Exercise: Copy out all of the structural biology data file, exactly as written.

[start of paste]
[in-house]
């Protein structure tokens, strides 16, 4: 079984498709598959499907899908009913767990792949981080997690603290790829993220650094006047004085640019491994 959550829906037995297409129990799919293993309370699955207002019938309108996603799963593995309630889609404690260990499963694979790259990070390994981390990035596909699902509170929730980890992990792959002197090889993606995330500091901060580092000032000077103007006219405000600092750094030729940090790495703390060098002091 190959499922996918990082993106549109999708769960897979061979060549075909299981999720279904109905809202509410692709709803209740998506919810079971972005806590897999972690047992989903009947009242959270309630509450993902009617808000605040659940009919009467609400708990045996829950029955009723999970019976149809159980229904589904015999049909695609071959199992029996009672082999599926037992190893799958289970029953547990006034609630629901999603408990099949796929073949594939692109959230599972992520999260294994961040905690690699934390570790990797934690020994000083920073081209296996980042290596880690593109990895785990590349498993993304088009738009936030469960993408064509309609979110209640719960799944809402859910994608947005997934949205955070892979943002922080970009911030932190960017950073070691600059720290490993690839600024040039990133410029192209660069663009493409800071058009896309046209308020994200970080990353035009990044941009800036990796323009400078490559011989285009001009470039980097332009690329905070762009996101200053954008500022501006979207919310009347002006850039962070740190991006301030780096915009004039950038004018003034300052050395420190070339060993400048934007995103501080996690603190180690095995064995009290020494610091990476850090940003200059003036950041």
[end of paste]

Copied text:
[in-house]
């Protein structure tokens, strides 16, 4: 079984498709598959499907899908009913767990792949981080997690603290790829993220650094006047004085640019491994 959550829906037995297409129990799919293993309370699955207002019938309108996603799963593995309630889609404690260990499963694979790259990070390994981390990035596909699902509170929730980890992990792959002197090889993606995330500091901060580092000032000077103007006219405000600092750094030729940090790495703390060098002091 190959499922996918990082993106549109999708769960897979061979060549075909299981999720279904109905809202509410692709709803209740998506919810079971972005806590897999972690047992989903009947009242959270309630509450993902009617808000605040659940009919009467609400708990045996829950029955009723999970019976149809159980229904589904015999049909695609071959199992029996009672082999599926037992190893799958289970029953547990006034609630629901999603408990099949796929073949594939692109959230599972992520999260294994961040905690690699934390570790990797934690020994000083920073081209296996980042290596880690593109990895785990590349498993993304088009738009936030469960993408064509309609979110209640719960799944809402859910994608947005997934949205955070892979943002922080970009911030932190960017950073070691600059720290490993690839600024040039990133410029192209660069663009493409800071058009896309046209308020994200970080990353035009990044941009800036990796323009400078490559011989285009001009470039980097332009690329905070762009996101200053954008500022501006979207919310009347002006850039962070740190991006301030780096915009004039950038004018003034300052050395420190070339060993400048934007995103501080996690603190180690095995064995009290020494610091990476850090940003200059003036950041």